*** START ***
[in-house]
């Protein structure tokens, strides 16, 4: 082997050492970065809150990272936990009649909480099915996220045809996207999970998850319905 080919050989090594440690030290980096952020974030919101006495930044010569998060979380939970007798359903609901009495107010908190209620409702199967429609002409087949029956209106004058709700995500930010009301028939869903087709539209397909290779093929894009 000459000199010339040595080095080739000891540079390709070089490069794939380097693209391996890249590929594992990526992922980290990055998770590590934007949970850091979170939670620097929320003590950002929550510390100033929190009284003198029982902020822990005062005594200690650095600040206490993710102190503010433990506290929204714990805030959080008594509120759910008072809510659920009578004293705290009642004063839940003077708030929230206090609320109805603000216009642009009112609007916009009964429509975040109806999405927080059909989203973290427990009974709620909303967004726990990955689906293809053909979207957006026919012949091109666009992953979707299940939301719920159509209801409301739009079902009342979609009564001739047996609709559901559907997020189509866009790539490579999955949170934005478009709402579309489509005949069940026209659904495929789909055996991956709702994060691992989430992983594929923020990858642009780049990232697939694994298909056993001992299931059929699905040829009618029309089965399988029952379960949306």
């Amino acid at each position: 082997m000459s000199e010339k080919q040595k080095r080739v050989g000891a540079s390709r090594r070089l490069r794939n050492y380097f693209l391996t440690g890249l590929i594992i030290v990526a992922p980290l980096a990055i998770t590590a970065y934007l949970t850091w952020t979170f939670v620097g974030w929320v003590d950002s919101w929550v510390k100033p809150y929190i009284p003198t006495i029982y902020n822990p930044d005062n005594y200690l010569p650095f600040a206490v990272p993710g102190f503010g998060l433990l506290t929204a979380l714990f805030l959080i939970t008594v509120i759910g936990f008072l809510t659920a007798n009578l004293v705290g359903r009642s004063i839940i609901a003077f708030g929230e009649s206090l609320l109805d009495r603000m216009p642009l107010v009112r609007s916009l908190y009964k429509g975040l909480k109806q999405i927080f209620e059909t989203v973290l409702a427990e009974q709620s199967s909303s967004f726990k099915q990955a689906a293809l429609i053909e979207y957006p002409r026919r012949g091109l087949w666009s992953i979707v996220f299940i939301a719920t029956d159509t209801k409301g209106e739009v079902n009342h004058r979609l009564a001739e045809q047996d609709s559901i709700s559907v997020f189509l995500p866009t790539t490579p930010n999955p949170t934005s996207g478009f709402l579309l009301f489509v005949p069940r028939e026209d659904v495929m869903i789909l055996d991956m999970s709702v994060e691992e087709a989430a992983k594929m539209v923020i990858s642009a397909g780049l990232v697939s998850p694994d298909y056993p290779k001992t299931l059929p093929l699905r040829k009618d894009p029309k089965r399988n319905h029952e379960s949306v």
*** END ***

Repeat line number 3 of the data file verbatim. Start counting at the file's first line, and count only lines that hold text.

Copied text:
């Amino acid at each position: 082997m000459s000199e010339k080919q040595k080095r080739v050989g000891a540079s390709r090594r070089l490069r794939n050492y380097f693209l391996t440690g890249l590929i594992i030290v990526a992922p980290l980096a990055i998770t590590a970065y934007l949970t850091w952020t979170f939670v620097g974030w929320v003590d950002s919101w929550v510390k100033p809150y929190i009284p003198t006495i029982y902020n822990p930044d005062n005594y200690l010569p650095f600040a206490v990272p993710g102190f503010g998060l433990l506290t929204a979380l714990f805030l959080i939970t008594v509120i759910g936990f008072l809510t659920a007798n009578l004293v705290g359903r009642s004063i839940i609901a003077f708030g929230e009649s206090l609320l109805d009495r603000m216009p642009l107010v009112r609007s916009l908190y009964k429509g975040l909480k109806q999405i927080f209620e059909t989203v973290l409702a427990e009974q709620s199967s909303s967004f726990k099915q990955a689906a293809l429609i053909e979207y957006p002409r026919r012949g091109l087949w666009s992953i979707v996220f299940i939301a719920t029956d159509t209801k409301g209106e739009v079902n009342h004058r979609l009564a001739e045809q047996d609709s559901i709700s559907v997020f189509l995500p866009t790539t490579p930010n999955p949170t934005s996207g478009f709402l579309l009301f489509v005949p069940r028939e026209d659904v495929m869903i789909l055996d991956m999970s709702v994060e691992e087709a989430a992983k594929m539209v923020i990858s642009a397909g780049l990232v697939s998850p694994d298909y056993p290779k001992t299931l059929p093929l699905r040829k009618d894009p029309k089965r399988n319905h029952e379960s949306v």